Monday, 10 October 2011

Rock Thrush sp North Norfolk

Blue Rock Thrush or Rock Thrush in Norfolk?

News this morning of a possible interesting thrush sp in Norfolk. Could this be Rock Thrush or an eastern form of Blue Rock Thrush and if so a wild bird or an escapee?? Hopefully we will see some pictures if it is re-found...

For those who don't know about Blue Rock Thrushes here is some info from Wikipedia...

The Blue Rock Thrush or Blue Rock-Thrush (Monticola solitarius) is a species of chat. This thrush-like Old World flycatcher was formerly placed in the family Turdidae.

This species breeds in southern Europe and northwest Africa, and from central Asia to northern China and Malaysia.

Blue Rock Thrush Monticola solitarius

The European, north African and southeast Asian birds are mainly resident, apart from altitudinal movements. Other Asian populations are more migratory, wintering in sub-Saharan Africa, India and southeast Asia. This bird is a very uncommon visitor to northern and western Europe.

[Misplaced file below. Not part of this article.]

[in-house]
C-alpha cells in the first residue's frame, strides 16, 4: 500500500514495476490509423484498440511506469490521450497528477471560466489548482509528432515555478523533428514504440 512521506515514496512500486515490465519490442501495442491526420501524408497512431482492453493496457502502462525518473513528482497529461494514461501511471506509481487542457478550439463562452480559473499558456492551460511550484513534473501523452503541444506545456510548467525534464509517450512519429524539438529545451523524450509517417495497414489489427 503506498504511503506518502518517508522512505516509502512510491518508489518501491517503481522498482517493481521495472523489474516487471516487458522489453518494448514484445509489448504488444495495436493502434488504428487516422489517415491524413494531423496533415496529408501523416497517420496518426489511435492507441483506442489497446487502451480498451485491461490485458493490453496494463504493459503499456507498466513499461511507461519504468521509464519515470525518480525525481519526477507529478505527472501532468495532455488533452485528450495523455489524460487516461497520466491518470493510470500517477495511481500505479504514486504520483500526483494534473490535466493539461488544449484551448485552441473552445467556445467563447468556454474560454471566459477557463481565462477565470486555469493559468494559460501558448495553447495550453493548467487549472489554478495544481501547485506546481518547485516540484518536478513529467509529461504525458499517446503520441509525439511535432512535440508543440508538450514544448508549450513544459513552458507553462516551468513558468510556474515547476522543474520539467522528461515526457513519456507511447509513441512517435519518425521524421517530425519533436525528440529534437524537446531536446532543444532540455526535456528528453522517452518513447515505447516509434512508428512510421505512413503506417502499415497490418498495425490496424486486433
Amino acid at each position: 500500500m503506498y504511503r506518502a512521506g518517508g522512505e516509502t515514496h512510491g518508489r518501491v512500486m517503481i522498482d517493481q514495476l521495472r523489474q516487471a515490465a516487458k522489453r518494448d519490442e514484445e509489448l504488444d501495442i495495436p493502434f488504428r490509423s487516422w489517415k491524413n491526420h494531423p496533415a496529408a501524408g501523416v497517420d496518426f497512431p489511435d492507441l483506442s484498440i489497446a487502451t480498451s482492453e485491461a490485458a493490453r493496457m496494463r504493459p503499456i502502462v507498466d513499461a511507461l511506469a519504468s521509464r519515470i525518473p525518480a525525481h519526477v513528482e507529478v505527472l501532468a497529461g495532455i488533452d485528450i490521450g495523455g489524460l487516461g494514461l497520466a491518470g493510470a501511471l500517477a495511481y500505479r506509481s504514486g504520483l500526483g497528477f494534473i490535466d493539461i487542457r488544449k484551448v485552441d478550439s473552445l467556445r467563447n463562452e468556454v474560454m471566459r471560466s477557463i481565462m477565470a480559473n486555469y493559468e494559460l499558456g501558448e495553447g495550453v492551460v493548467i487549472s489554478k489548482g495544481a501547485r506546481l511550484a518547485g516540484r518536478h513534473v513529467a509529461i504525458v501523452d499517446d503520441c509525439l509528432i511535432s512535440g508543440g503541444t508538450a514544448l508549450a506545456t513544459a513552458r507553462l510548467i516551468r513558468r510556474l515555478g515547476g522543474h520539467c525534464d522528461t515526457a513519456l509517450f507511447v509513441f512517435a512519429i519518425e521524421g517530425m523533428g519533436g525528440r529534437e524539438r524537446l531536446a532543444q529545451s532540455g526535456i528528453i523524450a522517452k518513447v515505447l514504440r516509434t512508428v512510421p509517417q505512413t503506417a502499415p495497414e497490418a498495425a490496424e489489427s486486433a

Blue Rock Thrush Monticola solitarius philippensis

Blue Rock Thrush breeds in open mountainous areas, usually higher than the breeding zone of the related Rufous-tailed Rock Thrush. It nests in rock cavities and walls, and usually lays 3-5 eggs. An omnivore, the Blue Rock Thrush eats a wide variety of insects and small reptiles in addition to berries and seeds.

Rufous-tailed Rock Thrush

This is a starling-sized bird, 21–23 cm in length with a long slim bill. The summer male is unmistakable, with all blue-grey plumage apart from its darker wings. Females and immatures are much less striking, with dark brown upperparts, and paler brown scaly underparts. Both sexes lack the reddish outer tail feathers of Rock Thrush.

The male Blue Rock Thrush sings a clear, melodious call that is similar to, but louder than the call of the Rock Thrush.

Or, what about an escapee Superb Starling?

Superb Starling fairly common in captivity

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